What’s next for football in St Vincent and the Grenadines?
The SVG Football Federation (SVGFF) must now take stock. This means getting the major stakeholders together in an effort to have them engage in a comprehensive of the performance of Vincy Heat in the World Cup preliminaries.
Such a review is not just about what went wrong. It is as much about what went right.
All too often we tend to focus on beating up ourselves for not having done better. That should not however be our point of departure.
By beginning with what we did right tends to give the players and technical staff a sense that they have the potential to do well with improvement. The national association must be able to show that they possess strengths that would be of immense benefit to the development of the team.
The identified strengths are to be nurtured and enhanced for the future.
The fact that Vincy Heat suffered heavy defeat in some of its World Cup encounters was embarrassing. But that does not mean that there were not important lessons to be drawn from those encounters that must inform any strategies for change going forward.
It is important that we identify where we are weak and to set about facilitating a process that would allow for addressing these weaknesses so that in the future we can have less of them and greater strengths all around.
There appears to have been some challenges at the administrative level of the local football federation. Any sort of conflict at the administrative level inevitably impacts the national football team and its preparation for regional and international competitions.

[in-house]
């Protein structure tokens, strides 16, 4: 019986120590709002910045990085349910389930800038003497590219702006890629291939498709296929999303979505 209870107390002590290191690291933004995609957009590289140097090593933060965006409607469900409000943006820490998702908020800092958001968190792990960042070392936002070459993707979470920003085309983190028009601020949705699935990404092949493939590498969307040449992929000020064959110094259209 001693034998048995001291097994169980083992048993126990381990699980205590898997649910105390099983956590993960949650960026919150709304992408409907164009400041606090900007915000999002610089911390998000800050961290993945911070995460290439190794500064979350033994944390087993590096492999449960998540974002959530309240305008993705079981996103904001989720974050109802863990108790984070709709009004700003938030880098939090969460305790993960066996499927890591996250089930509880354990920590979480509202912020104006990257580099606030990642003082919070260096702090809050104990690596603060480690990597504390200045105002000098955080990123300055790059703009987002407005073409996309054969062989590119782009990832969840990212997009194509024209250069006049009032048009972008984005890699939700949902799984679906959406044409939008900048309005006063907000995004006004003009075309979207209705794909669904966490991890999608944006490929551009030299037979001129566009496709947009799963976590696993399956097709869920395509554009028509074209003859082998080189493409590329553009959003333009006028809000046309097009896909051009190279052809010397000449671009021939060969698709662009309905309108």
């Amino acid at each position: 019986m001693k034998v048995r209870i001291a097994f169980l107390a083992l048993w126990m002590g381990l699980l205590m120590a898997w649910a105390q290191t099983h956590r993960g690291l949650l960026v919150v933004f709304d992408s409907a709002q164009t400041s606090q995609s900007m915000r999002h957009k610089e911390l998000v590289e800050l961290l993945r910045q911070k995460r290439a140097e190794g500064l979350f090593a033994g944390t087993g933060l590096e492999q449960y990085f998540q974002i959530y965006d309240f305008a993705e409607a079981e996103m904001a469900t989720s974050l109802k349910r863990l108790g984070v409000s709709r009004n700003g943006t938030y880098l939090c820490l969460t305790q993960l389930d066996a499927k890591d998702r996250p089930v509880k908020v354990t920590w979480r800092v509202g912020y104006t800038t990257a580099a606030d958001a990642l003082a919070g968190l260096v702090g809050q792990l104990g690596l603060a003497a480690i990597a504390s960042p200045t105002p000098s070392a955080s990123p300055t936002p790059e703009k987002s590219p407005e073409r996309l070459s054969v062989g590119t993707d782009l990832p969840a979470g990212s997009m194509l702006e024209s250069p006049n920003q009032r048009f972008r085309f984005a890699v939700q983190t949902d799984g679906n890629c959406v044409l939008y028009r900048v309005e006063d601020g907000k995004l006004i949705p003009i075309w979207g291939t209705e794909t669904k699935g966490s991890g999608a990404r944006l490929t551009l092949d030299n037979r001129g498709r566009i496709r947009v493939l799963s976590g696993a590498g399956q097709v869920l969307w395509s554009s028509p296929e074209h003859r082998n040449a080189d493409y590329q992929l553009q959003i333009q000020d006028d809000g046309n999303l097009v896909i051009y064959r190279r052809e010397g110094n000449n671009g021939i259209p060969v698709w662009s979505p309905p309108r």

The administrators of sport always have major challenges to keep the sport stable enough to make the progress that is needed to impact the regional and international scene.
The current leadership must do more to put allay any fears in respect of the stability of the organisation.
Strong, stable leadership guarantees the athletes and technical personnel that planning can take place without interruption.
The administrative cadre of the organisation must at once be eager to engage in continuous education and keep abreast of developments in the sport at the global level.
Strategic planning and effective monitoring and evaluation of the implementation is always necessary if success is the ultimate goal.
There must be a well-trained, highly competent and committed technical department in football if we are to succeed.
The Technical team is usually headed by the technical director. He/she leads the process of analysing all the technical requirements of the federation at all levels. He/she determines the number of teams in training at any given point in time and also establishes a comprehensive coaches’ development programme for the organisation.